Cane toad?s no prince

IF you happen to stumble across one while traipsing through the woods forget all about those mesmerising fairytales you were told as a wide-eyed child.

There's simply no happy ending for anything that comes into contact with the likes of this ugly-looking, warty amphibian found at Searle Avenue at Boambee this week.

Believed to have hitched a ride down the highway, this pestulant cane toad is the ninth found in Coffs Harbour local government area in the past six months.

While Coffs Coast can count itself lucky, at this stage, not having a breeding population of its own, NSW National Parks and Wildlife Service is ever vigilant to keep the toad at bay.

Fortunately there is no such thing at a pregnant female.

With fertilisation occurring externally a male and female must be present for reproduction to occur.

National Parks and Wildlife Service's senior ranger Tim Scanlon said such finds were a worry.

"If people believe they have found a cane toad it is important to have it properly identified as some native frogs, including threatened species, have been killed after being mistaken for cane toads," he said.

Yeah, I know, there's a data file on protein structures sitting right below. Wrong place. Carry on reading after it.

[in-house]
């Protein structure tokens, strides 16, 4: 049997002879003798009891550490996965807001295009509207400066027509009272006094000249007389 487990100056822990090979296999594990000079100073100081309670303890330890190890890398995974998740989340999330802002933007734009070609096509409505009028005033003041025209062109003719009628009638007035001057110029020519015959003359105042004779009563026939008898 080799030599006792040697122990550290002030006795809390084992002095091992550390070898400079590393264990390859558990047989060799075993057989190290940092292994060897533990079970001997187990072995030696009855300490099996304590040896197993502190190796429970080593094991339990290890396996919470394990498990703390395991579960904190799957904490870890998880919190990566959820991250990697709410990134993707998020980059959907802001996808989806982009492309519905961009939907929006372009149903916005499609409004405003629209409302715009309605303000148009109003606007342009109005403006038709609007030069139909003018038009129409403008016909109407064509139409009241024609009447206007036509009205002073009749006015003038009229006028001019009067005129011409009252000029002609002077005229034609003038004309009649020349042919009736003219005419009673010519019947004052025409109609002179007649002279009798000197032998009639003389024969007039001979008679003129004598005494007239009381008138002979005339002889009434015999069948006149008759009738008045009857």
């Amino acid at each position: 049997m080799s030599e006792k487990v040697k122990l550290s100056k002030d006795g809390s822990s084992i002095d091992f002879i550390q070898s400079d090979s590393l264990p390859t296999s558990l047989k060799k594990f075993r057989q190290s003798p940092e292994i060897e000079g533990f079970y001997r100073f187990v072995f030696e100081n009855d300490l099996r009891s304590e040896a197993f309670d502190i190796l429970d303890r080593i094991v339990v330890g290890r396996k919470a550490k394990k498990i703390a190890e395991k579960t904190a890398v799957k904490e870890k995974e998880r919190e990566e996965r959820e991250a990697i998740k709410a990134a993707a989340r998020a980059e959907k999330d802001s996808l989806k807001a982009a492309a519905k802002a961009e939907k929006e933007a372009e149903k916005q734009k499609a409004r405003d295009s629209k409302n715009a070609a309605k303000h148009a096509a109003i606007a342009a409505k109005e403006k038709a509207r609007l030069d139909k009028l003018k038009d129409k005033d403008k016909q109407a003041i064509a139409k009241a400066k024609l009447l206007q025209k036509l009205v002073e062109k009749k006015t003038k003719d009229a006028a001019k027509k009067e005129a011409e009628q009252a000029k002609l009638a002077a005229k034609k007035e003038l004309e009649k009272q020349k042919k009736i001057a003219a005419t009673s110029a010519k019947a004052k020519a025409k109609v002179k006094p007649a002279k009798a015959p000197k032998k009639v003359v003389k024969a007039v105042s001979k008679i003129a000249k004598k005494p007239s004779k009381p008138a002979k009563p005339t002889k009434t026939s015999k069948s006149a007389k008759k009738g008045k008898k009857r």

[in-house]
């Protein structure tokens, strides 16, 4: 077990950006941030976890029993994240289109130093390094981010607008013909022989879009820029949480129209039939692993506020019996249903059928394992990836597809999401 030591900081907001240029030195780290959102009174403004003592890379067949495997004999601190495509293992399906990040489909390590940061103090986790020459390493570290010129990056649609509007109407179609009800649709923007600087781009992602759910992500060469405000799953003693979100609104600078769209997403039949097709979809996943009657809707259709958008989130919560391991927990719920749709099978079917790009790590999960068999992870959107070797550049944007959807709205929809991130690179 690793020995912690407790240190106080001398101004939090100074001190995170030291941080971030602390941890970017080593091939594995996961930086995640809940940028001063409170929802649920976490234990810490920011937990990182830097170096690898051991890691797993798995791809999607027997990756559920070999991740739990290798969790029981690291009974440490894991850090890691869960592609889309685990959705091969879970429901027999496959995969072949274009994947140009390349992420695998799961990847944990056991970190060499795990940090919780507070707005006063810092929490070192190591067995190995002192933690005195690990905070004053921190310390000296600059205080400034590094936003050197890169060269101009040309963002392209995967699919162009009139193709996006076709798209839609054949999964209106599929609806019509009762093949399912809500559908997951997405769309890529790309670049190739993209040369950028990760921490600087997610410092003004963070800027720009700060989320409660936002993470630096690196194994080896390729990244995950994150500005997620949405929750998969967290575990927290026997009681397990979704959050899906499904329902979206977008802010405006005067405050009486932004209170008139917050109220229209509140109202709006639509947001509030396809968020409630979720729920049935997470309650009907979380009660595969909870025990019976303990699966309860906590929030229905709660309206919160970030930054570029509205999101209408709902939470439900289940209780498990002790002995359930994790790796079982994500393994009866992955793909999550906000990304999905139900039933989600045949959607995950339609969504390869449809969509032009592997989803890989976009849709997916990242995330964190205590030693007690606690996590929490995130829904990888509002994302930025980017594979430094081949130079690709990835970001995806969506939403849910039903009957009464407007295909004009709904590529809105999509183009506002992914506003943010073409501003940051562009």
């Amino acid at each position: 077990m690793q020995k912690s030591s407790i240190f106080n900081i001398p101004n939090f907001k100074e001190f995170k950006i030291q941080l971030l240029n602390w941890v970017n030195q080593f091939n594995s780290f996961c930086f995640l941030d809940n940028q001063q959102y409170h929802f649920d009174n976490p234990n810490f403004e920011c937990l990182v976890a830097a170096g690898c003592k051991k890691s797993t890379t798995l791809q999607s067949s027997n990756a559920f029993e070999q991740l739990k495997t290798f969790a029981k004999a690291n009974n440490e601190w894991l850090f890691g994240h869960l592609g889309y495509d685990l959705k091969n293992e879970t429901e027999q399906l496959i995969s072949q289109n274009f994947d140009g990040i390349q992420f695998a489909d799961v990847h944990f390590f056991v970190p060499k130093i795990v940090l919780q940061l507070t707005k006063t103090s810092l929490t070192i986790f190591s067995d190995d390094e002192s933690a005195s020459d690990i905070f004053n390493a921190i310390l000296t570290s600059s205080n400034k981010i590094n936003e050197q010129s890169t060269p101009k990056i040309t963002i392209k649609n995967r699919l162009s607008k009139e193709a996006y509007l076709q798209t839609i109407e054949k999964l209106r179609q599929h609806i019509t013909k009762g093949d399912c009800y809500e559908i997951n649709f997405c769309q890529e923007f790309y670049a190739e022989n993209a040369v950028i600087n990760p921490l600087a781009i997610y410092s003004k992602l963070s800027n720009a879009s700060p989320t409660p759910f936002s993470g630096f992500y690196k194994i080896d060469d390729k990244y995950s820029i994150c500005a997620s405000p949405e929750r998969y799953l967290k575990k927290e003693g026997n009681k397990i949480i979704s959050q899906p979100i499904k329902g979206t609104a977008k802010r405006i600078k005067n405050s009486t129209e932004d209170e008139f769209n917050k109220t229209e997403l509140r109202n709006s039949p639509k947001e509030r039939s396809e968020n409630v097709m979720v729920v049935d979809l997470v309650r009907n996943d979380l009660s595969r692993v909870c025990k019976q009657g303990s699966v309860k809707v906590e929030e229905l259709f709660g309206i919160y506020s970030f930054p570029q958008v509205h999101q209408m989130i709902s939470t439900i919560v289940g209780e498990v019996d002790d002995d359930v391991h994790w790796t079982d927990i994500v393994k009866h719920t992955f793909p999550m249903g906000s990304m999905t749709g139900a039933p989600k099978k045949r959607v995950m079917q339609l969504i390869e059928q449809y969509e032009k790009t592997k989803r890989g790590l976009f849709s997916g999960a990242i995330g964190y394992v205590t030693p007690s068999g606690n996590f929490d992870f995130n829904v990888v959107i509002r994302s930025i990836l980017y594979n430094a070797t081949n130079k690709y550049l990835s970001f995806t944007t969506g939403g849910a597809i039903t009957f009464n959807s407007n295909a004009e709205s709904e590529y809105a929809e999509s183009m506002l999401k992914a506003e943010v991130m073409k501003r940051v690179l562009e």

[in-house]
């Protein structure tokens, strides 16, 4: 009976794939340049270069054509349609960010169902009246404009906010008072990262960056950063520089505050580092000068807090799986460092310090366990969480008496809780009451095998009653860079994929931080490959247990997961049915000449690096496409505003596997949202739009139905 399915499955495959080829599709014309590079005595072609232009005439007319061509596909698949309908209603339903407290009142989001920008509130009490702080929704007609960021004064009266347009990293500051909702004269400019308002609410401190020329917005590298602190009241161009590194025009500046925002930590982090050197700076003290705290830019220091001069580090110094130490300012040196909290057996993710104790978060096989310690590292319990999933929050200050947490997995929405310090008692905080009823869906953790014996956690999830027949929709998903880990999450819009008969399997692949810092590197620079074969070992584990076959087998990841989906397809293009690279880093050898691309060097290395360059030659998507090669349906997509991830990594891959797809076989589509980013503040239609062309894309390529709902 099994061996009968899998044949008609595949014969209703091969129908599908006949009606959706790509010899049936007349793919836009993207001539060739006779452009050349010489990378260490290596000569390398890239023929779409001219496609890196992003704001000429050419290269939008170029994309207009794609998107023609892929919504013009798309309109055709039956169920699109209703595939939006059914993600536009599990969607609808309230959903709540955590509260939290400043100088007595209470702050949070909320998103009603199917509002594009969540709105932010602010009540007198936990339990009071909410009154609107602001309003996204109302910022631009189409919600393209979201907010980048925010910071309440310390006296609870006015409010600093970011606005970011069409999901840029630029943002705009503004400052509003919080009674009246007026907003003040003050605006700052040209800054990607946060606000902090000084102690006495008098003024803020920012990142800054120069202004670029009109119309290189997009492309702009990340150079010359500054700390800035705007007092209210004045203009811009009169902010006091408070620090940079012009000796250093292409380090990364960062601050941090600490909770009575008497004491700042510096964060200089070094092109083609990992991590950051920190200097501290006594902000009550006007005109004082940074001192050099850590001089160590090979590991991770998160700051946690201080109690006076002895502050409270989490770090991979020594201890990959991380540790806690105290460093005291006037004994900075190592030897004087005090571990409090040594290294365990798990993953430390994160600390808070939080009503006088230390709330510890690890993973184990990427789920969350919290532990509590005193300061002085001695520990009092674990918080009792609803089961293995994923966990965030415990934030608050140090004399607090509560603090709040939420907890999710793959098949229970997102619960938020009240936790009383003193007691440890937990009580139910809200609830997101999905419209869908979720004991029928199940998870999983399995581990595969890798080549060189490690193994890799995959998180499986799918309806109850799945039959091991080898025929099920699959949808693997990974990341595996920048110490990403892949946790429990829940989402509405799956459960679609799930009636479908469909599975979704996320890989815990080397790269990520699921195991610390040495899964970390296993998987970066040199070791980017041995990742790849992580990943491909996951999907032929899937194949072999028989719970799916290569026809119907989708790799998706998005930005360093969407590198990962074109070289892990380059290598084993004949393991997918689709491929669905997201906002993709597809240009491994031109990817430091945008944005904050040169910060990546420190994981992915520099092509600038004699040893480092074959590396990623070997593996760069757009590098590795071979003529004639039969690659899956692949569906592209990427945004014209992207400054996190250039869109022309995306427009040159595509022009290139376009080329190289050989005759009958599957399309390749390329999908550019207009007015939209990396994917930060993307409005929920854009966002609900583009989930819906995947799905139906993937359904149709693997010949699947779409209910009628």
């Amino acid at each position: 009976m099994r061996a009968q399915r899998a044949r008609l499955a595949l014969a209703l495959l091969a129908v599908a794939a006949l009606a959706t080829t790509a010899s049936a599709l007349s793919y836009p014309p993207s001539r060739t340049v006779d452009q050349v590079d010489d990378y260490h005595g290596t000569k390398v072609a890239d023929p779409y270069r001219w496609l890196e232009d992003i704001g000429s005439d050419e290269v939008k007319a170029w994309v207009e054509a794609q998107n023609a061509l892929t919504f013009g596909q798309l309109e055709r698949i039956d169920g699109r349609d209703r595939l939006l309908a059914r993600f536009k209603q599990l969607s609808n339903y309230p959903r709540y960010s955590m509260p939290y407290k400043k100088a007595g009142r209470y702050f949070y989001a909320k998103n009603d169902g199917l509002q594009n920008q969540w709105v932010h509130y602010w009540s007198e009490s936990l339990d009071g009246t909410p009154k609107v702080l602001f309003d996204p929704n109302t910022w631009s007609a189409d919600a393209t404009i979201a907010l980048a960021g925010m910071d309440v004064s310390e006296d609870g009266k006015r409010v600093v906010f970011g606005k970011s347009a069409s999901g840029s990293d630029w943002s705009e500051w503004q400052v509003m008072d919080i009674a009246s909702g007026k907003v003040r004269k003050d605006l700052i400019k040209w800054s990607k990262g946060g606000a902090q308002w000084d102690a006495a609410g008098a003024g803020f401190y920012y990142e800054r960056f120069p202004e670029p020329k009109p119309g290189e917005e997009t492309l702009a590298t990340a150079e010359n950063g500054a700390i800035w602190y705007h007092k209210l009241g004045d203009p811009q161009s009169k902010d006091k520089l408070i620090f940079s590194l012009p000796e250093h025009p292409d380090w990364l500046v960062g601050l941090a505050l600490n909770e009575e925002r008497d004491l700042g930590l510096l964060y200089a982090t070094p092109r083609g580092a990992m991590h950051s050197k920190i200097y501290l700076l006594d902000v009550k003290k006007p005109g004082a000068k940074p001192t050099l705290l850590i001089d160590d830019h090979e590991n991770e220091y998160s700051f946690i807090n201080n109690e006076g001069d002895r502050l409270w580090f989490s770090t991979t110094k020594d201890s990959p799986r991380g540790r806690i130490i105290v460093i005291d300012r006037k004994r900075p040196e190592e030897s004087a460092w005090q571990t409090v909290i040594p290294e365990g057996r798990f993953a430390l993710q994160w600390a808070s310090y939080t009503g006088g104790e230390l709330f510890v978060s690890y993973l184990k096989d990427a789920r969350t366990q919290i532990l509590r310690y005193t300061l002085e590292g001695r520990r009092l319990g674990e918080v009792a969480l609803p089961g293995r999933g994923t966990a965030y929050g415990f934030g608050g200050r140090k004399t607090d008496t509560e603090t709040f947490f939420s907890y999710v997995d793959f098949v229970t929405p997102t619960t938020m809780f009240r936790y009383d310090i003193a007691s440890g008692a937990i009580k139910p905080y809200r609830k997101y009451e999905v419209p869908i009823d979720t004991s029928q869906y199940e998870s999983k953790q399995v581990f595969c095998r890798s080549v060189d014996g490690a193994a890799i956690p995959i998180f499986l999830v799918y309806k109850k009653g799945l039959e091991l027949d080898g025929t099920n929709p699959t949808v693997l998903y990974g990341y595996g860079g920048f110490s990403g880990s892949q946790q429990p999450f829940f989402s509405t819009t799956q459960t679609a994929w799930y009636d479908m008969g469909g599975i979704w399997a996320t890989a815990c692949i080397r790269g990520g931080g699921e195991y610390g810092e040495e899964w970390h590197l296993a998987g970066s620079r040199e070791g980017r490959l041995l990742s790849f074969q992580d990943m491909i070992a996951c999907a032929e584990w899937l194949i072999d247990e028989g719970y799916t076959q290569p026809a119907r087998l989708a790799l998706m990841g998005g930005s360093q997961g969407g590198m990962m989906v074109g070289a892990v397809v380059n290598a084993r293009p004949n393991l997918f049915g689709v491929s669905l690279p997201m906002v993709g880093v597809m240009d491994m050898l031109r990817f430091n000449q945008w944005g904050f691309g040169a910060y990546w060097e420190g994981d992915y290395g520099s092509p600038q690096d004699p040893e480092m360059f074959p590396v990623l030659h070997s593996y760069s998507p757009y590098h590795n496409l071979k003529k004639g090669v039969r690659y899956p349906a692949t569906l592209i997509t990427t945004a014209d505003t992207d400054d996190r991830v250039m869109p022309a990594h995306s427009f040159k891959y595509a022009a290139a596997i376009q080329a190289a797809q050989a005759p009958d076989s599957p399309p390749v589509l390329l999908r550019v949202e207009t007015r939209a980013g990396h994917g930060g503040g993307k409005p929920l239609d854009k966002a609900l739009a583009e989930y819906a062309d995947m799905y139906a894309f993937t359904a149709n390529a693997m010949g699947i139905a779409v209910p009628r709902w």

"Any suspected cane toad should be caught and taken to the nearest NPWS office for identification. It is important to only handle cane toads with rubber gloves.

"A cane toad's dry warty skin is loaded with toxic compounds; particularly in the large glands located behind their head and this is a major threat to both native animals and domestic pets as the toxins kills anything that eats it.

"Once established they can spread quickly.

"A female cane toad can deposit up to 30,000 eggs at a time, and may lay several times over the warmer months."

If you believe you have found a cane toad in the Coffs Harbour, Bellingen or Nambucca areas report it to the National Parks and Wildlife Service, phone 6652 0900.

Useful information on cane toad identification and calls can be obtained from the website www.national

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